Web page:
Macbeth arranges for both Banquo and his son, Fleance, to be murdered. At the banquet that night, Macbeth learns that only Banquo was killed, and Fleance had run away. Aware that Fleance, still alive, has the potential to ruin his plan, Macbeth becomes “…cabined, cribbed, and confined, bound in/to saucy doubts and fears…” (III, ix, 24-25). Still, he acts jovial to cover his anxiety when Lady Macbeth speaks to him, and returns to the festivities. There, Macbeth’s mind is being tortured by his conscience because of his crimes. Once Macbeth sees Banquo’s ghost, he immediately denies his involvement, telling Banquo’s ghost, “thou canst not say I did it” (III, ix, 50). He feels incredible guilt for planning the death of his best friend, and so, ashamed and in disbelief, cannot admit to Banquo what he has done. Macbeth feels that if the ghost took on “…any shape but that…” (III, ix, 102), he would not be nervous. Again, Macbeth shows his uneasiness on the throne, this time when discussing Macduff. Macduff declined his invitation to the banquet because he was in England. Macbeth is speculative of Macduff’s reasons for being in England and decides to “…keep a servant fee’d” (III, xi, 132) in Macduff’s castle to spy and make sure there are no conspiracies. Macbeth also has Macduff’s family killed so Macduff might fear going against him. This only makes Macduff incensed and full of rancor; which leads to Macbeth’s downfall.
Once more, Macbeth demonstrates to the audience his torment when he revisits the three weird sisters. He feels he must know what is to become of him. They tell him to beware of Macduff, to fear none born of a woman, and not to fear until Birnam Wood comes to Dunsinane Hill. Macbeth feels at ease after hearing this advice. He has already suspected Macduff of treason, which has been confirmed. He becomes confident with the last two pieces of advice because every person is born of a woman, and he cannot understand how a forest can move. This relaxed attitude only leads Macbeth to more torment because instead of developing a plan of action, he has believed what he wanted to; that he “…shall live the lease of nature…” (IV, i, 99). Macbeth’s final torment is shown when Macduff tells him that he was “…untimely ripped” (V, xiii, 16). He tries to remain dauntless, although he knows his doom is on Maduff’s sword. Although he might have had followers in the beginning, he now fights by himself, for himself; all alone.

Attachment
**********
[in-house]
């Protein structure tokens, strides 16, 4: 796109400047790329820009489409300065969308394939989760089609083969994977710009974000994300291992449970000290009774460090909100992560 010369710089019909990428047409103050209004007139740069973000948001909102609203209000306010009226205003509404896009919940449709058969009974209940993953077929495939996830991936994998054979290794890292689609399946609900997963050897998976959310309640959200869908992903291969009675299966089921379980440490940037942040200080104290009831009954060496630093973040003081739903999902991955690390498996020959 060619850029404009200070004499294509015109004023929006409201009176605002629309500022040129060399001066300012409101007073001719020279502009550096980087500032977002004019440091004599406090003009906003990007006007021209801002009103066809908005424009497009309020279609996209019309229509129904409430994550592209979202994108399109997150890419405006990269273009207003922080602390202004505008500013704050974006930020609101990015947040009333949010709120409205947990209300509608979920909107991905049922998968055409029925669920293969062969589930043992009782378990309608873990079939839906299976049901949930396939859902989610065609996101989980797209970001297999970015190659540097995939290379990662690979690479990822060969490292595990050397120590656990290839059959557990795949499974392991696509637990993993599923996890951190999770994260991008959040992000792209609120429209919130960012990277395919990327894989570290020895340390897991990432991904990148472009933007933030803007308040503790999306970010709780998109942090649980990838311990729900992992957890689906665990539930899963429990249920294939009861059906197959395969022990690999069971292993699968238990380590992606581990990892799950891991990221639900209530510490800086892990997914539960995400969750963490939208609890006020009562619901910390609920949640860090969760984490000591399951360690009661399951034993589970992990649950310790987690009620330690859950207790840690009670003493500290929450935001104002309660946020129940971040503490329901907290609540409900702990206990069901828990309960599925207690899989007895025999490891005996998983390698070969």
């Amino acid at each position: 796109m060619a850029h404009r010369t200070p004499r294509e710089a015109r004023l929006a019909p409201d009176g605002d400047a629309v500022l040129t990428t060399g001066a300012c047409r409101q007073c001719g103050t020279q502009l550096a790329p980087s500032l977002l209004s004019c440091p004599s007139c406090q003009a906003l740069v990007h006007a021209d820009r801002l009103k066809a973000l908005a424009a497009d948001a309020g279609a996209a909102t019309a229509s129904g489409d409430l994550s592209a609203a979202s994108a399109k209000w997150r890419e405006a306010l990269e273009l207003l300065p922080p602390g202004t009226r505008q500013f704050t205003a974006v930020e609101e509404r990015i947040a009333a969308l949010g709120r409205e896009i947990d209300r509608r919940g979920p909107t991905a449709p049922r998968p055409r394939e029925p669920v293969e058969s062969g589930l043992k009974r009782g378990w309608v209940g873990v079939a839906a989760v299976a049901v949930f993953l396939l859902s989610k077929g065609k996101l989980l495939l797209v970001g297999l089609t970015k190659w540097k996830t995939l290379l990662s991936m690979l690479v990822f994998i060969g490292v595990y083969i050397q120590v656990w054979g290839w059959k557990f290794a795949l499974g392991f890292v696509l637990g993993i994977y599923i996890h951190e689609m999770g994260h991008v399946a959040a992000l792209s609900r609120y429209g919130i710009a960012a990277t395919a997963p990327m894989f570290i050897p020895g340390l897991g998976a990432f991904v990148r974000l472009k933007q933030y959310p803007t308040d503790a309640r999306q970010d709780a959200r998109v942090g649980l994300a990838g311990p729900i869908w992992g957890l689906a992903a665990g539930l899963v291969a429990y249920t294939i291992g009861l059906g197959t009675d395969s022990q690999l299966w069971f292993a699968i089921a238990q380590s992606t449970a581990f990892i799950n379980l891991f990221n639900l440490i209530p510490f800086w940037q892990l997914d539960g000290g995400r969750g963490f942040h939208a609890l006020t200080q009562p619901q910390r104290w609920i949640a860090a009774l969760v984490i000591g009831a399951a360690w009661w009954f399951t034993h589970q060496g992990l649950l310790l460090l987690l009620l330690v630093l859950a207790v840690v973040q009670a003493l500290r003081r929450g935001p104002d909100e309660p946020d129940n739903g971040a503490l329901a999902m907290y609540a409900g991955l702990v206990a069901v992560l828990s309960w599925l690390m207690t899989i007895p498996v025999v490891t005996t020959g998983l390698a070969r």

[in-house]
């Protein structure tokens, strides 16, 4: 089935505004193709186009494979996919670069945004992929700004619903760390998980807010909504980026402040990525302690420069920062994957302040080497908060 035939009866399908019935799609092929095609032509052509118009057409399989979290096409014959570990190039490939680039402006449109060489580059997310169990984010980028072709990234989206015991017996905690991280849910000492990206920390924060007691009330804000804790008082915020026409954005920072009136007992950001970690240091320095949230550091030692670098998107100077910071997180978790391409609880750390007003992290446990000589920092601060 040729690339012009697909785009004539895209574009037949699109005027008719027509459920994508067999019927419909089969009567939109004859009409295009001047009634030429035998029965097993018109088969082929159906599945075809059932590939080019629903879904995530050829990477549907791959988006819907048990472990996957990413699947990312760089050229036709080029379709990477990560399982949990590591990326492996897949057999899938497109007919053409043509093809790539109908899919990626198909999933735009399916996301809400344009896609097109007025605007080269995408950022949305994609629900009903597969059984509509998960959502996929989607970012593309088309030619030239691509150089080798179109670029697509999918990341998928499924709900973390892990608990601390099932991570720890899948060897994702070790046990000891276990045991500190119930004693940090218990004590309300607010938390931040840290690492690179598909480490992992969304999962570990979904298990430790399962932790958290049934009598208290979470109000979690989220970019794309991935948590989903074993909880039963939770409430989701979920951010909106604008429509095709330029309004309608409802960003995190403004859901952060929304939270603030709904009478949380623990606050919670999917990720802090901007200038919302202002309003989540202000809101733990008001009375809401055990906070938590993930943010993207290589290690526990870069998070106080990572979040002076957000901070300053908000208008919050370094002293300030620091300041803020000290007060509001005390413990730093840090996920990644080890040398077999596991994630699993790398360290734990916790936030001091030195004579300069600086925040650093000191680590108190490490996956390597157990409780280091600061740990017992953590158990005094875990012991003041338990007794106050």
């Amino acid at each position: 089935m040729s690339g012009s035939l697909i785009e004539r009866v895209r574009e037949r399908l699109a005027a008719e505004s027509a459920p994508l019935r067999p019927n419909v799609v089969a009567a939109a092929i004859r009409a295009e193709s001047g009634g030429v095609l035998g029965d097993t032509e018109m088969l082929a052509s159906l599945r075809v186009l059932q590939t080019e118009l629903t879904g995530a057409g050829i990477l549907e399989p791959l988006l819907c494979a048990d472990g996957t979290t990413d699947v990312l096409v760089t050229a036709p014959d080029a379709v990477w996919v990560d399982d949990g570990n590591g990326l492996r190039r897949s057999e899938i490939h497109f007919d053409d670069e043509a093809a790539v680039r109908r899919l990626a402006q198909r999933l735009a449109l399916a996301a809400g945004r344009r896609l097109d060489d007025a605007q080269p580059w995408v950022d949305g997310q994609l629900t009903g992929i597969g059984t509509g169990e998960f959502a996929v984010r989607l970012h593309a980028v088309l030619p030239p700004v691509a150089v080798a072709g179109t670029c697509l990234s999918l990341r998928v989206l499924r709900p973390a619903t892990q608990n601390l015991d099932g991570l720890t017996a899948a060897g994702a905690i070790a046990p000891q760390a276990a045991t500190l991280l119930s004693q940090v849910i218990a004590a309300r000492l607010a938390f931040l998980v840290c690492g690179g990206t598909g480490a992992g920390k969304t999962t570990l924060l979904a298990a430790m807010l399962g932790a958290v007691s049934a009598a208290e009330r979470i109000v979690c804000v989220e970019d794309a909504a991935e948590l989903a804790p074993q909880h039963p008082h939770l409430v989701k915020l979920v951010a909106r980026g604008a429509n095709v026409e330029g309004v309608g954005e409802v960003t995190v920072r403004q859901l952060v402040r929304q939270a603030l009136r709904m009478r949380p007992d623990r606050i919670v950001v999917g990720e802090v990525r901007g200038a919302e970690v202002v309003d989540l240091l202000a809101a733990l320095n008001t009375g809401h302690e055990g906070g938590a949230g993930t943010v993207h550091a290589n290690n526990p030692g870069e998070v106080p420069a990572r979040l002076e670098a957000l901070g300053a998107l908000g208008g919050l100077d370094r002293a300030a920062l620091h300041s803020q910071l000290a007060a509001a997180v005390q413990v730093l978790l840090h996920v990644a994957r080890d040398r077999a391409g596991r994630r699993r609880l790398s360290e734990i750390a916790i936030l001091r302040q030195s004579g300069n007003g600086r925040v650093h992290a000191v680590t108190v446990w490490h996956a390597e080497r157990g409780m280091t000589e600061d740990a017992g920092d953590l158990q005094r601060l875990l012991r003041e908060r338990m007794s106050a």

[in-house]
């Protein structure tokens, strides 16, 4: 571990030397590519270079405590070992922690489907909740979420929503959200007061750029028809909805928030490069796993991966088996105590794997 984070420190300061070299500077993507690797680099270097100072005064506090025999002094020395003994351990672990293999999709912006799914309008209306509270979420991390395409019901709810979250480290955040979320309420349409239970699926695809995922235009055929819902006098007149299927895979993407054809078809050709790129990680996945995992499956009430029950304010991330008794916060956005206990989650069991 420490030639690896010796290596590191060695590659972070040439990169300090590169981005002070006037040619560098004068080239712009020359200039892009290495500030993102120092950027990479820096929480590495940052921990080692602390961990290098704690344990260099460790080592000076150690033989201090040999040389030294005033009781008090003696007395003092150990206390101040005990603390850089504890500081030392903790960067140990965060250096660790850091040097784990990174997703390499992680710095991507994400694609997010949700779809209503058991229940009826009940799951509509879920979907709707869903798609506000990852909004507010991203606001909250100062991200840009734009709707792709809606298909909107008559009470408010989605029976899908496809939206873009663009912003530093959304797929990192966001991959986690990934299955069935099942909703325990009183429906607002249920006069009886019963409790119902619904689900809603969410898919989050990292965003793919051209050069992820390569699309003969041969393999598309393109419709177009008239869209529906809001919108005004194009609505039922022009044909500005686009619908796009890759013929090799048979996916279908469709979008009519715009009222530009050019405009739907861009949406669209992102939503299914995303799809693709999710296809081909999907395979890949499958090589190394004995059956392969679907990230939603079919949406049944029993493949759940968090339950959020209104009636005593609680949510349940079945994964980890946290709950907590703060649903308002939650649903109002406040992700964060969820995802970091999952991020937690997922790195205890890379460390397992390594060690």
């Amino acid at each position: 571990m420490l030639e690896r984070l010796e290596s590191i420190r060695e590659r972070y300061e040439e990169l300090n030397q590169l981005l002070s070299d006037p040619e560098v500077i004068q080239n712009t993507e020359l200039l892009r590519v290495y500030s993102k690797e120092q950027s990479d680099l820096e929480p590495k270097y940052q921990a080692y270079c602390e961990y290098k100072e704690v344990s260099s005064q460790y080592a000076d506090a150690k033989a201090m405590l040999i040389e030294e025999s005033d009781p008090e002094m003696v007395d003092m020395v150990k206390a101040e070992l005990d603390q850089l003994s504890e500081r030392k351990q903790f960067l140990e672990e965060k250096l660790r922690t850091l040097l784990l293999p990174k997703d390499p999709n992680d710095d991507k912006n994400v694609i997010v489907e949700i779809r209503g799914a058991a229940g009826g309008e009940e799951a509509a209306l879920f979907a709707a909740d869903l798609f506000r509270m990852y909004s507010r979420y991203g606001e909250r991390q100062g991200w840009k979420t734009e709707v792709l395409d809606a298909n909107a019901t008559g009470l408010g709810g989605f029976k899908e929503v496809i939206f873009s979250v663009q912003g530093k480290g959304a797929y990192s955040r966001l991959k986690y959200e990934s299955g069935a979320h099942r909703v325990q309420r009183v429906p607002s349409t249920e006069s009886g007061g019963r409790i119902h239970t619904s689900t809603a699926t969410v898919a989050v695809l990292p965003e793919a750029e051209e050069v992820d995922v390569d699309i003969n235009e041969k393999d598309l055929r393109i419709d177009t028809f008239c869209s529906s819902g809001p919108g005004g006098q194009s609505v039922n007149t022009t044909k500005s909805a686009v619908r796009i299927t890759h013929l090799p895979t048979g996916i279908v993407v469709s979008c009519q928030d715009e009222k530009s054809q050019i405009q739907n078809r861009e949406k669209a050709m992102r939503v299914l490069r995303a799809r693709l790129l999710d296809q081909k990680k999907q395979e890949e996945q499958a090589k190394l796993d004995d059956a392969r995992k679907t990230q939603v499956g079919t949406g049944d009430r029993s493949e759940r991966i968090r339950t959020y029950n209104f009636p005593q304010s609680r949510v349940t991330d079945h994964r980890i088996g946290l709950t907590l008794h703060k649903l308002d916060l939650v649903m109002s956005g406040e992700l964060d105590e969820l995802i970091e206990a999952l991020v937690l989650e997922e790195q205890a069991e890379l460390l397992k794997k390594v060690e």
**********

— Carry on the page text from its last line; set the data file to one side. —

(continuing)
Claudius is very similar to Macbeth. He, too, murdered his King, Duncan, for selfish reasons, to which he also felt threatened. He addresses his country, and in his speech unnecessarily justifies his marriage to his deceased brother’s wife. “Have we…/with mirth in funeral and with dirge in marriage, /in equal scale weighing delight and dole/taken to wife” (I, ii, 12-14). This shows the anticipation that someone might question his marriage. So what might seem as a diminutive, sundry comment, is actually one made by a man who has committed a heinous crime: murder. Claudius knows that Hamlet is the only person who has enough sense to actually accuse him of killing Hamlet Sr.. So when Hamlet appears to be going insane through his conversations with and letters to Ophelia, Claudius becomes suspicious. He does not lead on about this suspicion to anyone though, so he appears oblivious to Hamlet’s motive.